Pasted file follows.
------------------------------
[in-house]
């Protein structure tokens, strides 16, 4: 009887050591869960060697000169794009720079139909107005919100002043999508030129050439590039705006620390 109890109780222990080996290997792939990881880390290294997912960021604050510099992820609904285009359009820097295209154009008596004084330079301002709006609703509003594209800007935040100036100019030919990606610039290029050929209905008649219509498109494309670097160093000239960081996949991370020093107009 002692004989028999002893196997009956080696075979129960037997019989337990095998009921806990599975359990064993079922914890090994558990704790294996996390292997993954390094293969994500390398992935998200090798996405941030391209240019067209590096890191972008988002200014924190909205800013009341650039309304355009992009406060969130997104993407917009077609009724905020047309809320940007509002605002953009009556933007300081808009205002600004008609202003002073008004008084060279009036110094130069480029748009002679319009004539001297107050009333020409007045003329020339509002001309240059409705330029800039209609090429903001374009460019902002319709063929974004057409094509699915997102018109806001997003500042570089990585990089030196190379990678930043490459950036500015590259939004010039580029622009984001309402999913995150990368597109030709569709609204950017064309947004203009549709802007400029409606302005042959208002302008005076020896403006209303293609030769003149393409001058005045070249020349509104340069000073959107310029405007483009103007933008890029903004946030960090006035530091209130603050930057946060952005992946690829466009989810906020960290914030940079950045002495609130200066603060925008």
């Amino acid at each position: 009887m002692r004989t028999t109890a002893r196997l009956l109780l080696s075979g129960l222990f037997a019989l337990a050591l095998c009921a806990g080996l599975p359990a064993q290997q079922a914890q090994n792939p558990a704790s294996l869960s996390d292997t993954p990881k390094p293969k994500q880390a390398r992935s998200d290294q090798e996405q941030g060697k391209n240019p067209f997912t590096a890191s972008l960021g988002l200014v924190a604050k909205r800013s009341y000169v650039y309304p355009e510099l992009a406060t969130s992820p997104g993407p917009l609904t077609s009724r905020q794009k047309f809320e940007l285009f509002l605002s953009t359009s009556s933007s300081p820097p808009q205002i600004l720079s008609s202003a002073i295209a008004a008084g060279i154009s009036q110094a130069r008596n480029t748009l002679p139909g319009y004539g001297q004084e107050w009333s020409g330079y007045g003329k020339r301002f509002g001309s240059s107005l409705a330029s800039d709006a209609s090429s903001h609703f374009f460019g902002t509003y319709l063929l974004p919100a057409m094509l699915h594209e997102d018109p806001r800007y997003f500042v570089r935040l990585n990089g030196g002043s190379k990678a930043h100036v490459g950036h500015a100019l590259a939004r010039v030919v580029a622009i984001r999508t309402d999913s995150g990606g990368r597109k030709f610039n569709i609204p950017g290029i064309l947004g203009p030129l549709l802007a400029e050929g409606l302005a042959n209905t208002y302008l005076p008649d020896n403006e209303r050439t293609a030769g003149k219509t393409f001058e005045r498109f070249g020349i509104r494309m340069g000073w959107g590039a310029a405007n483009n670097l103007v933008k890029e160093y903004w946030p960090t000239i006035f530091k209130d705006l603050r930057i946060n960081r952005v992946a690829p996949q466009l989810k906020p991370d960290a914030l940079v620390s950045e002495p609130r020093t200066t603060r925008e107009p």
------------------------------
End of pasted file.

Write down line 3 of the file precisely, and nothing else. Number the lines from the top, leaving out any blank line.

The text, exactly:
């Amino acid at each position: 009887m002692r004989t028999t109890a002893r196997l009956l109780l080696s075979g129960l222990f037997a019989l337990a050591l095998c009921a806990g080996l599975p359990a064993q290997q079922a914890q090994n792939p558990a704790s294996l869960s996390d292997t993954p990881k390094p293969k994500q880390a390398r992935s998200d290294q090798e996405q941030g060697k391209n240019p067209f997912t590096a890191s972008l960021g988002l200014v924190a604050k909205r800013s009341y000169v650039y309304p355009e510099l992009a406060t969130s992820p997104g993407p917009l609904t077609s009724r905020q794009k047309f809320e940007l285009f509002l605002s953009t359009s009556s933007s300081p820097p808009q205002i600004l720079s008609s202003a002073i295209a008004a008084g060279i154009s009036q110094a130069r008596n480029t748009l002679p139909g319009y004539g001297q004084e107050w009333s020409g330079y007045g003329k020339r301002f509002g001309s240059s107005l409705a330029s800039d709006a209609s090429s903001h609703f374009f460019g902002t509003y319709l063929l974004p919100a057409m094509l699915h594209e997102d018109p806001r800007y997003f500042v570089r935040l990585n990089g030196g002043s190379k990678a930043h100036v490459g950036h500015a100019l590259a939004r010039v030919v580029a622009i984001r999508t309402d999913s995150g990606g990368r597109k030709f610039n569709i609204p950017g290029i064309l947004g203009p030129l549709l802007a400029e050929g409606l302005a042959n209905t208002y302008l005076p008649d020896n403006e209303r050439t293609a030769g003149k219509t393409f001058e005045r498109f070249g020349i509104r494309m340069g000073w959107g590039a310029a405007n483009n670097l103007v933008k890029e160093y903004w946030p960090t000239i006035f530091k209130d705006l603050r930057i946060n960081r952005v992946a690829p996949q466009l989810k906020p991370d960290a914030l940079v620390s950045e002495p609130r020093t200066t603060r925008e107009p």